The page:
An exciting time–from mere mimicking to playing on your own

A colleague of mine, Warren Christensen, posted a link to this article, about some research going on at North Dakota State University. The article is titled, “Child speech experts say don’t worry if your toddler’s language regresses.” Warren linked to the article because a colleague of his, Erin Conwell, carries out the research and because his son Owen has participated research study. But something else about the article has stuck with me since reading it.

In the article, they discuss a moment in which a child says, “Daddy tumble monkey on the mat.” The errant statement is described as a causative overgeneralization, but they go on to discuss the statement in the following light:

It was an exciting time – a huge step in her daughter’s development. “It meant she was opening it up; she was ready to go and was starting to play with language on her own.”

[The child] had just moved into a whole new phase of language processing, going from a mere mimicking of the speech patterns she’d been hearing to applying “rules” of language she’d learned by listening to others to form her own word structure.

It made me wonder about what kinds of “mistakes” I should be really excited to see my students make as they are learning math or science. What kinds of mistakes would suggest that students are moving from merely regurgitating facts and procedures to applying and playing with and rules to form new ideas?

I’m really curious to hear from others about specific examples they might have seen in their teaching, in which student mistakes could be seen as a reason to celebrate their transitioning from passive mimicry to productive play with important ideas and rules.

Photoeletric Effect

This one had me puzzled for about 30 minutes. Among the three of us thinking about it, we generated three different explanations. I’m curious about many things:

  • What you think we expected to happen and why we thought that
  • How you are making sense of what actually happens in the simulation,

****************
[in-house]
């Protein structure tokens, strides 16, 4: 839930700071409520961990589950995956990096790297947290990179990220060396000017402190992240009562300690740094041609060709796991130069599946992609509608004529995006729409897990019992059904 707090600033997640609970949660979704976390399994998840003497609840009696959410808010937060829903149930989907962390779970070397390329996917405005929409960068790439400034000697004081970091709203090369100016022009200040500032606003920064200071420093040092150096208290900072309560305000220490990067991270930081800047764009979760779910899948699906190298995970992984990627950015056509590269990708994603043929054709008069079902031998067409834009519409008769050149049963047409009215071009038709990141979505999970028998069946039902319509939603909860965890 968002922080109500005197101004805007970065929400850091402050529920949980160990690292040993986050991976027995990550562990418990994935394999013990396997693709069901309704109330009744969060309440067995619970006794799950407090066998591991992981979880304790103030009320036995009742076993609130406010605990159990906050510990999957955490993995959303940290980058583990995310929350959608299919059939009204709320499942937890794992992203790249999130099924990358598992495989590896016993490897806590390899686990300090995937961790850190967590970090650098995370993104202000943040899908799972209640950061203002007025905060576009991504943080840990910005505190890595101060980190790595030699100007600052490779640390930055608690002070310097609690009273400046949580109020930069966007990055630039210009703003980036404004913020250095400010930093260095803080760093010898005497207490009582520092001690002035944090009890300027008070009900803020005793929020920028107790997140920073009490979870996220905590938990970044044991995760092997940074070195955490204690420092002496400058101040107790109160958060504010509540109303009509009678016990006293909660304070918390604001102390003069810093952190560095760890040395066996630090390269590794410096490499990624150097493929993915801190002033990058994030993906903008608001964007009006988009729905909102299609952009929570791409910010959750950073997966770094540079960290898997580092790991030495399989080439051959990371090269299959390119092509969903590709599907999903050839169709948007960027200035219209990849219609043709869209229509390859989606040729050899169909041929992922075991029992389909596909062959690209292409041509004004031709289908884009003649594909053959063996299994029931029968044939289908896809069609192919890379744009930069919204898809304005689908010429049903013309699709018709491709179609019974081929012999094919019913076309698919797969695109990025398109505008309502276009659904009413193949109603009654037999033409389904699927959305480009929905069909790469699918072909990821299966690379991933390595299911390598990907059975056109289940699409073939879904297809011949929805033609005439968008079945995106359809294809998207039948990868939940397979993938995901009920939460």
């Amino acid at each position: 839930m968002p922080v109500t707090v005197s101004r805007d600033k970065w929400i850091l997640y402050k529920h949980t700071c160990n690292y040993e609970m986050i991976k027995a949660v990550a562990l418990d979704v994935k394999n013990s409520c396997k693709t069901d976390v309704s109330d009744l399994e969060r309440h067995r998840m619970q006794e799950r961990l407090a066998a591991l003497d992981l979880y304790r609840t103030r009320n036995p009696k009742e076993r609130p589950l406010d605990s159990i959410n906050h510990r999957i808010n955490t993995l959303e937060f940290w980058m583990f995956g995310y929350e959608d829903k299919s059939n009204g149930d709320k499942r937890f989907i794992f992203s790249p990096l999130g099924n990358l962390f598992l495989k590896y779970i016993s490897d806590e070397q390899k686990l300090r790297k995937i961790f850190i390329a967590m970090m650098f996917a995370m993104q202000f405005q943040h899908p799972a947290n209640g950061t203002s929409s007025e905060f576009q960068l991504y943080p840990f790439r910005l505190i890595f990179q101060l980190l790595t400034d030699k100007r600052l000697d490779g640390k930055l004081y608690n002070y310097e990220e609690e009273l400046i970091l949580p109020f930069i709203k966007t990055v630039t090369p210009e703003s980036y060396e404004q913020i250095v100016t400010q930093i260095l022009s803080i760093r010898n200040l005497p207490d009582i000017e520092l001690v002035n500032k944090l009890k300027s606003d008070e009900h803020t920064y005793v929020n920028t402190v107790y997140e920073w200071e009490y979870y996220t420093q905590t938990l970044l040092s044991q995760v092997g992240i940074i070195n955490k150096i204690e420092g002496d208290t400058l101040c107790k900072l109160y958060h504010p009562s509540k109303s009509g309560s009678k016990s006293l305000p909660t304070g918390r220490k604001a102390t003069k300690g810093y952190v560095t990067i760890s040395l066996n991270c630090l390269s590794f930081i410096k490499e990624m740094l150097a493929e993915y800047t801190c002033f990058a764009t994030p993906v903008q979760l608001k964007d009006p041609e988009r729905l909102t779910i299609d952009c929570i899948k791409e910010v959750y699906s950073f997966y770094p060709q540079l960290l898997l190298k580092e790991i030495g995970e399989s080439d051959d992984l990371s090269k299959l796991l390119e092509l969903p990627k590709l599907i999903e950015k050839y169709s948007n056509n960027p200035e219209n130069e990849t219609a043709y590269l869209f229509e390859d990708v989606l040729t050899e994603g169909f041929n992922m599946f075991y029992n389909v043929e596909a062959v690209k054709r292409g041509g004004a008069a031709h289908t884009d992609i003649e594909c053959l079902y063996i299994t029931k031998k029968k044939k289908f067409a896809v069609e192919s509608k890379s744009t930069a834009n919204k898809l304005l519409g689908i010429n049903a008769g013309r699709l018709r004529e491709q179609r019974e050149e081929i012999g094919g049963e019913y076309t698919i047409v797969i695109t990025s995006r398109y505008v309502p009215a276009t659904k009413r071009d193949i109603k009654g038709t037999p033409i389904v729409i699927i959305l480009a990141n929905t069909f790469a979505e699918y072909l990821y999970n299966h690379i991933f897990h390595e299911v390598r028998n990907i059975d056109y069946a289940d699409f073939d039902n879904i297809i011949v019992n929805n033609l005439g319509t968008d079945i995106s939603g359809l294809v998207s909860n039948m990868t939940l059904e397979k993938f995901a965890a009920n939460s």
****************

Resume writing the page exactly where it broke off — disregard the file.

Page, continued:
• And your thoughts about the two ways that students might have made sense of it

Setup: In the PhET simulation you can link to below, set intensity of the light to some low or mid-level. Next, adjust the wavelength such that a small amount of current is registering.

Question: What should happen to the current as you drive the wavelength smaller and smaller?

Explore: What actually happens? Is this similar or different from what you expected? If different, how are you making sense of what happens?

Photoelectric Effect

Click to Run

Further Questions (in white):

  • In this experimental setup, why is there a wavelength that corresponds to a maximum current?
  • What parameters is the maximum current setting dependent on? Why these parameters?
  • What could you change about the experimental setup such that the current increases monotonically as wavelengths get smaller? (Does PhET simulation allow you to do this?)

Quick Notes for Self

In my teaching physics class, students are expected to complete some content standards, which they have to either write up ahead of time and explain to me in person or prepare for writing in real-time on a board while they explain.

Some common places that students are struggling in the kinematics standards include:

  • Justifying when, why, and how Vavg = (vi + vf) / 2 *
  • Using graphs analytically in order to do something, not just to merely describe what is already known **
  • Reasoning about the value and direction of acceleration in non-standard cases (e.g., not freefall, circular motion, etc) ***
  • Providing mathematical or physical argument to justify one’s statement, not merely substituting equations ****


* I’m thinking of re-naming the course, “Where do all these 1/2’s come from anyway?”

** Next semester, I’m going to model more of this explicitly and have them practice

*** In this problem, they have draw x vs.t, v vs t, and a vs t, for a bouncy ball. Then, in the next set of standards they have to take data to figure out a rule that describes how much energy is lost in each bounce, and then go back and adjust their drawings accordingly.

**** Lots of physics majors get by with strong algebra skills

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